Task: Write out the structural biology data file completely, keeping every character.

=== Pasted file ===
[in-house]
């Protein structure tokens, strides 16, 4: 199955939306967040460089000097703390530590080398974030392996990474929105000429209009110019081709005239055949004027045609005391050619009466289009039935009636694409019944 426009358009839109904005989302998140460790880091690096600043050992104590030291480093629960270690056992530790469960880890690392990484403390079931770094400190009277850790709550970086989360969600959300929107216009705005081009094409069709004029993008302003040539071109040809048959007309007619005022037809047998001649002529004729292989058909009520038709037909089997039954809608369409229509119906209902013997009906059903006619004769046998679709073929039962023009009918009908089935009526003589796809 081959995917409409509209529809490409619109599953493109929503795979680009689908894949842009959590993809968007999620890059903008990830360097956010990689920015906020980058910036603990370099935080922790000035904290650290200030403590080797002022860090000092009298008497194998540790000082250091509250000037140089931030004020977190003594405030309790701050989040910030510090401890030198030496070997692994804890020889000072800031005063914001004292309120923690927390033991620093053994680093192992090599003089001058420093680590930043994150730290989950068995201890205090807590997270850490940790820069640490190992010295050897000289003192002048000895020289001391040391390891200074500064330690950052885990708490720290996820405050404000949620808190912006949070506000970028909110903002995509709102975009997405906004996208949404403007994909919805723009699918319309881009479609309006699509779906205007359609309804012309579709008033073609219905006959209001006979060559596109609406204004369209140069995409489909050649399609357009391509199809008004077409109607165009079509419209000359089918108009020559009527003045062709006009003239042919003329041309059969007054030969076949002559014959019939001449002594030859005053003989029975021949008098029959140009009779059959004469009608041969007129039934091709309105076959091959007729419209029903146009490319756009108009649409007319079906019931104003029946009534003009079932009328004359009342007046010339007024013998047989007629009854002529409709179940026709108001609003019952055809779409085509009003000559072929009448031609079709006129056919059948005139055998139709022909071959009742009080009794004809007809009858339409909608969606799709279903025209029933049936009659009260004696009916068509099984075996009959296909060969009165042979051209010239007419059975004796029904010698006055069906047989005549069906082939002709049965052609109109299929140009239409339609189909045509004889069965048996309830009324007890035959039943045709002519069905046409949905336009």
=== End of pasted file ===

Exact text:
[in-house]
């Protein structure tokens, strides 16, 4: 199955939306967040460089000097703390530590080398974030392996990474929105000429209009110019081709005239055949004027045609005391050619009466289009039935009636694409019944 426009358009839109904005989302998140460790880091690096600043050992104590030291480093629960270690056992530790469960880890690392990484403390079931770094400190009277850790709550970086989360969600959300929107216009705005081009094409069709004029993008302003040539071109040809048959007309007619005022037809047998001649002529004729292989058909009520038709037909089997039954809608369409229509119906209902013997009906059903006619004769046998679709073929039962023009009918009908089935009526003589796809 081959995917409409509209529809490409619109599953493109929503795979680009689908894949842009959590993809968007999620890059903008990830360097956010990689920015906020980058910036603990370099935080922790000035904290650290200030403590080797002022860090000092009298008497194998540790000082250091509250000037140089931030004020977190003594405030309790701050989040910030510090401890030198030496070997692994804890020889000072800031005063914001004292309120923690927390033991620093053994680093192992090599003089001058420093680590930043994150730290989950068995201890205090807590997270850490940790820069640490190992010295050897000289003192002048000895020289001391040391390891200074500064330690950052885990708490720290996820405050404000949620808190912006949070506000970028909110903002995509709102975009997405906004996208949404403007994909919805723009699918319309881009479609309006699509779906205007359609309804012309579709008033073609219905006959209001006979060559596109609406204004369209140069995409489909050649399609357009391509199809008004077409109607165009079509419209000359089918108009020559009527003045062709006009003239042919003329041309059969007054030969076949002559014959019939001449002594030859005053003989029975021949008098029959140009009779059959004469009608041969007129039934091709309105076959091959007729419209029903146009490319756009108009649409007319079906019931104003029946009534003009079932009328004359009342007046010339007024013998047989007629009854002529409709179940026709108001609003019952055809779409085509009003000559072929009448031609079709006129056919059948005139055998139709022909071959009742009080009794004809007809009858339409909608969606799709279903025209029933049936009659009260004696009916068509099984075996009959296909060969009165042979051209010239007419059975004796029904010698006055069906047989005549069906082939002709049965052609109109299929140009239409339609189909045509004889069965048996309830009324007890035959039943045709002519069905046409949905336009």